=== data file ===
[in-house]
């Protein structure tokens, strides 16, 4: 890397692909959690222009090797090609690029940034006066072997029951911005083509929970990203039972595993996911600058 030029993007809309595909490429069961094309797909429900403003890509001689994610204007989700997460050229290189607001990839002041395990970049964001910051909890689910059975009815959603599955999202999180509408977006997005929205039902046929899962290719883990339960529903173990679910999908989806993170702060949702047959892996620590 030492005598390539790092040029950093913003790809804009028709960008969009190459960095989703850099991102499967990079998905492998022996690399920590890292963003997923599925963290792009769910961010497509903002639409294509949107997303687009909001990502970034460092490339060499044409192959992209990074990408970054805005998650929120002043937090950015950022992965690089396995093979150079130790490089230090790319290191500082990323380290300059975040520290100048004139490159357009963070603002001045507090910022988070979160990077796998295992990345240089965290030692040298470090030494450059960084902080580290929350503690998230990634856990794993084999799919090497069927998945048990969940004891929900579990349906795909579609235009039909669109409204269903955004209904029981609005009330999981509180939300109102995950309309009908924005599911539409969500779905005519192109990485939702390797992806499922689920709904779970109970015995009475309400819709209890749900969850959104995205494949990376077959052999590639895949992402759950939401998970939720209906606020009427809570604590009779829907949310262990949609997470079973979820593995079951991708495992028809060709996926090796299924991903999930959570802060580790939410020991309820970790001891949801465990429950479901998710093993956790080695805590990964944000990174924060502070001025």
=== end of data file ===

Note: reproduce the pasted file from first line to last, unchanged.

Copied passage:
[in-house]
């Protein structure tokens, strides 16, 4: 890397692909959690222009090797090609690029940034006066072997029951911005083509929970990203039972595993996911600058 030029993007809309595909490429069961094309797909429900403003890509001689994610204007989700997460050229290189607001990839002041395990970049964001910051909890689910059975009815959603599955999202999180509408977006997005929205039902046929899962290719883990339960529903173990679910999908989806993170702060949702047959892996620590 030492005598390539790092040029950093913003790809804009028709960008969009190459960095989703850099991102499967990079998905492998022996690399920590890292963003997923599925963290792009769910961010497509903002639409294509949107997303687009909001990502970034460092490339060499044409192959992209990074990408970054805005998650929120002043937090950015950022992965690089396995093979150079130790490089230090790319290191500082990323380290300059975040520290100048004139490159357009963070603002001045507090910022988070979160990077796998295992990345240089965290030692040298470090030494450059960084902080580290929350503690998230990634856990794993084999799919090497069927998945048990969940004891929900579990349906795909579609235009039909669109409204269903955004209904029981609005009330999981509180939300109102995950309309009908924005599911539409969500779905005519192109990485939702390797992806499922689920709904779970109970015995009475309400819709209890749900969850959104995205494949990376077959052999590639895949992402759950939401998970939720209906606020009427809570604590009779829907949310262990949609997470079973979820593995079951991708495992028809060709996926090796299924991903999930959570802060580790939410020991309820970790001891949801465990429950479901998710093993956790080695805590990964944000990174924060502070001025």